“I have to work out my salvation with fear and trembling”: SIBKL’s Pastor Dr Chew Weng Chee on the weight of salvation
by Rachel Phua // August 15, 2019, 10:57 am
Pastor Dr Chew Weng Chee speaking at the Alpha Workplace Conference in Kuala Lumpur, Malaysia, last year.
Pastor Dr Chew Weng Chee is one of Malaysia’s most well-known preachers, leading a 3,500-strong congregation as the senior pastor of Sidang Injil Borneo Kuala Lumpur (SIBKL).
The 73-year-old wasn’t always this fervent about his faith. Pastor Chew grew up in a Christian household, but only came to accept Christ as a university student, he told Salt&Light in an interview.
It started in his first year of medical school, when Pastor Chew had to dissect cadavers. As he looked over the corpse that was once living and walking, he wondered: “What happened to his spirit?”
He sought the answer to life after death in different religions, but it was the Christian response – that Jesus conquered death (2 Timothy 1:10) – that convicted him. In 1966, he became a Christian.
A supernatural episode his father had many years later was a second catalytic moment that “consolidated my faith”, Pastor Chew said.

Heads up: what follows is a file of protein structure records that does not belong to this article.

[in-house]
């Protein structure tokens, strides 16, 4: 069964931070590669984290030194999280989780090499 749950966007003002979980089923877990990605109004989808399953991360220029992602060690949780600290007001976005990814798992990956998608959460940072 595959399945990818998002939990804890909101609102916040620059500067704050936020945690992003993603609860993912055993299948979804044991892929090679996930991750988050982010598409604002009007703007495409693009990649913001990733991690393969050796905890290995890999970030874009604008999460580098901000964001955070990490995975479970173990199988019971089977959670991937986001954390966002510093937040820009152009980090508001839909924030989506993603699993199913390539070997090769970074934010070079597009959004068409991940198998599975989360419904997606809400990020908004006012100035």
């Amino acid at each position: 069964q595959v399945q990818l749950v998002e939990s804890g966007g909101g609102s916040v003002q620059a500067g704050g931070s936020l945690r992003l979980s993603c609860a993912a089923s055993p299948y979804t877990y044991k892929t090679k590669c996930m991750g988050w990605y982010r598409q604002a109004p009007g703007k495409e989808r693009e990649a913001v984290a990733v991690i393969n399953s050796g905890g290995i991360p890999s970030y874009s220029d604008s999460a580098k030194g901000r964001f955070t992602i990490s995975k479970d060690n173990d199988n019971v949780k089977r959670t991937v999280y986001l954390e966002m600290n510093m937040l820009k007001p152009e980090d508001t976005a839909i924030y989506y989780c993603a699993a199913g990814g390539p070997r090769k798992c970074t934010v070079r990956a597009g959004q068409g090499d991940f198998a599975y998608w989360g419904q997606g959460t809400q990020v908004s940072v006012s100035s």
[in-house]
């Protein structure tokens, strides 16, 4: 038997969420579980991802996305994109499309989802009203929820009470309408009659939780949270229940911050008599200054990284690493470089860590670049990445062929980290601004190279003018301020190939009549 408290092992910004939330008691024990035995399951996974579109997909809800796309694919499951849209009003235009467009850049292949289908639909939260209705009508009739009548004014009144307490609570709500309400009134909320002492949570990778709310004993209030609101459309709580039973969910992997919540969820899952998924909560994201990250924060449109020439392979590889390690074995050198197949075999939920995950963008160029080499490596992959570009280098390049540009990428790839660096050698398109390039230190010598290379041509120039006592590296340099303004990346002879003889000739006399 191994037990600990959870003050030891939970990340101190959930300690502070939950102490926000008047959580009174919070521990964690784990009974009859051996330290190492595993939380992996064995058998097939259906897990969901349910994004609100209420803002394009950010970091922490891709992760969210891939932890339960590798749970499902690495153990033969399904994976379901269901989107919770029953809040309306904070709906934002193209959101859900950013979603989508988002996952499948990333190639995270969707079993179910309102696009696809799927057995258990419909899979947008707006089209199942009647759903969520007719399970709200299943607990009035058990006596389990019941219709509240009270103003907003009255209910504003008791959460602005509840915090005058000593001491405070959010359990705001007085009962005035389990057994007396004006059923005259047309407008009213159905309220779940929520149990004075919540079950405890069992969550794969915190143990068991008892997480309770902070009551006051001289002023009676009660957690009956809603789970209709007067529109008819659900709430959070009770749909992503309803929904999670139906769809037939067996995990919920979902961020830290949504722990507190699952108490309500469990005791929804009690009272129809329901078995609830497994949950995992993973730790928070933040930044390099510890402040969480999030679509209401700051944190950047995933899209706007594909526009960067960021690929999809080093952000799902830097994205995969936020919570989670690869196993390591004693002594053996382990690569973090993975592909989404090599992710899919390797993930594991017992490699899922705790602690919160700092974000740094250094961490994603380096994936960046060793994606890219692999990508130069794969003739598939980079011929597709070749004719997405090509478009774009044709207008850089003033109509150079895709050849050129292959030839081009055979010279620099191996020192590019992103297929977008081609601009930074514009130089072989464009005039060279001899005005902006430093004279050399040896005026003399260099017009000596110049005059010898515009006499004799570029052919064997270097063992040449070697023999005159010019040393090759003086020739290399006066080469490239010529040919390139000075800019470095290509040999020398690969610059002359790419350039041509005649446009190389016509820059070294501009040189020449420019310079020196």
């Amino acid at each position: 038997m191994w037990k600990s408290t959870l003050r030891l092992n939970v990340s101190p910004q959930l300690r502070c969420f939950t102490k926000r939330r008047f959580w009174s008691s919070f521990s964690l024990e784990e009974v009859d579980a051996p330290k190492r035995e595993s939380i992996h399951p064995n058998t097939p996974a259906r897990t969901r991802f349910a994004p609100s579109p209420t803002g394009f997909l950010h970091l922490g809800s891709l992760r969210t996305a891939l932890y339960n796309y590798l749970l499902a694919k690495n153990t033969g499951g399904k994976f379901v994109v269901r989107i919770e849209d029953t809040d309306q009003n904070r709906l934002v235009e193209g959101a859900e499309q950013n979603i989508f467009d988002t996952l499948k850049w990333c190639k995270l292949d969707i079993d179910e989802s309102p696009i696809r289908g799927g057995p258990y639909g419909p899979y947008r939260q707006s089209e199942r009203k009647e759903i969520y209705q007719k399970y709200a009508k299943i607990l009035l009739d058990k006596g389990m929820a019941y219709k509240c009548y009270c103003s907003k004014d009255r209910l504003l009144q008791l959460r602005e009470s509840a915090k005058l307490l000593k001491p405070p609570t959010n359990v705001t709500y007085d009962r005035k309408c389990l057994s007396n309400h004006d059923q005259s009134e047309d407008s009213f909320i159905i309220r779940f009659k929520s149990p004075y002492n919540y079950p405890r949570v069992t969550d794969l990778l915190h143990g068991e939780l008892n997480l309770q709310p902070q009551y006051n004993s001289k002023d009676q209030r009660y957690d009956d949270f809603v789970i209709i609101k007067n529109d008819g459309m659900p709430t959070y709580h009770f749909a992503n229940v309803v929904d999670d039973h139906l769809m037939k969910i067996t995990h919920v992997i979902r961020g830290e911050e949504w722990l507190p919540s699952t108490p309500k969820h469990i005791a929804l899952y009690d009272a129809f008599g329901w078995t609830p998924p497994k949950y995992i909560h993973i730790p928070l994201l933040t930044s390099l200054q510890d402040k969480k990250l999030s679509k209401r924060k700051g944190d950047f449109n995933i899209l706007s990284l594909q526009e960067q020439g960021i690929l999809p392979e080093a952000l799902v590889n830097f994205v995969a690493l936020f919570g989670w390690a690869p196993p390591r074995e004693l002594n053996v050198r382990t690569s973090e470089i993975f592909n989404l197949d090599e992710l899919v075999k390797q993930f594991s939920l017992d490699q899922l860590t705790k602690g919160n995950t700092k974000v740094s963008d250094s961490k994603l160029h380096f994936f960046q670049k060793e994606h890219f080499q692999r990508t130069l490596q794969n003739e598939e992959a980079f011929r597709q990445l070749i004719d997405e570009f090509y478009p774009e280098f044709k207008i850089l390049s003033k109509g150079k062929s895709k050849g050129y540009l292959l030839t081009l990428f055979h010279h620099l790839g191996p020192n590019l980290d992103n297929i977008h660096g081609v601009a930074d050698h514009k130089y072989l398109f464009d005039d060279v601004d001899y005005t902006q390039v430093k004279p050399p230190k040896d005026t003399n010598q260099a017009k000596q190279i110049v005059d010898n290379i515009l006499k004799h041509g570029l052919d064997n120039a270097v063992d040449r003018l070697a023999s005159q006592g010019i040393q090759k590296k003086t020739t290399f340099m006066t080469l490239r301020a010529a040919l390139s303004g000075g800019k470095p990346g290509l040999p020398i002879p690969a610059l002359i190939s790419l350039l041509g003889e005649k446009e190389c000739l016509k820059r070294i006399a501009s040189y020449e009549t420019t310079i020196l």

The elder Chew had an out-of-body experience during a hospital stay. Everyone thought he had died during a 15-minute episode, but he came back to life, and woke up four hours later in the evening. He described to his son what had happened.
He was brought down to hell, Pastor Chew said, where he saw “horrible things”, among them people who had called themselves Christians. Then a voice bellowed: “Your name is not there.”
A hand came and pulled him up to heaven, where he saw “beautiful, happy, joyful” things, and a panorama of his own life.
The Lord told Pastor Chew’s father: ”I’m going to give you another 10 more years. You go back and you tell the world what you saw.” For the next 10 years, his dad went around Malaysia to share his story. To Pastor Chew, it confirmed that hell and heaven existed, and this meant Christianity was real.
“The spiritual realm is real, the devil is real, and we cannot allow money or whatever it is to distract us.”
Still, life got ahold of him. In 1977, now an obstetrician and gynaecologist, Pastor Chew moved to Kota Kinabalu, Sabah with his paediatrician wife, Pastor Dr Lew Lee Choo, initially with the intention of supporting the SIB church in the city.
At the same time, the couple opened a maternity clinic, where they became highly successful, raking in money delivering babies. He gradually lost focus on what was really important in life.
What shook him was an incident that almost derailed his career and conscience. He got a call one day from a man who wanted Pastor Chew to deliver his wife’s baby at midnight. It never occured to him to ask why, only to tell the man it would cost him more to fulfil such a request.